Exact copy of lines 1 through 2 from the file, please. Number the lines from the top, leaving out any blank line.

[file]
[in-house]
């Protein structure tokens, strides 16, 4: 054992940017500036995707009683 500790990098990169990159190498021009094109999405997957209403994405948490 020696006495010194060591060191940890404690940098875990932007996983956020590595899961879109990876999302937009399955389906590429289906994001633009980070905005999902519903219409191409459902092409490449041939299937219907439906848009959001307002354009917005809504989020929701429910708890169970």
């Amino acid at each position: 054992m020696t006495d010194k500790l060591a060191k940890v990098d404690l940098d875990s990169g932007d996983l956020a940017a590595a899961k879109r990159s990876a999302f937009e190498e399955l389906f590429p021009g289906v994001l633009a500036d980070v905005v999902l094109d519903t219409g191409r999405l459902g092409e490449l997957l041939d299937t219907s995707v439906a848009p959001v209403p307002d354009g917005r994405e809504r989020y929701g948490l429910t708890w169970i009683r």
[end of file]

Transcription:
[in-house]
């Protein structure tokens, strides 16, 4: 054992940017500036995707009683 500790990098990169990159190498021009094109999405997957209403994405948490 020696006495010194060591060191940890404690940098875990932007996983956020590595899961879109990876999302937009399955389906590429289906994001633009980070905005999902519903219409191409459902092409490449041939299937219907439906848009959001307002354009917005809504989020929701429910708890169970």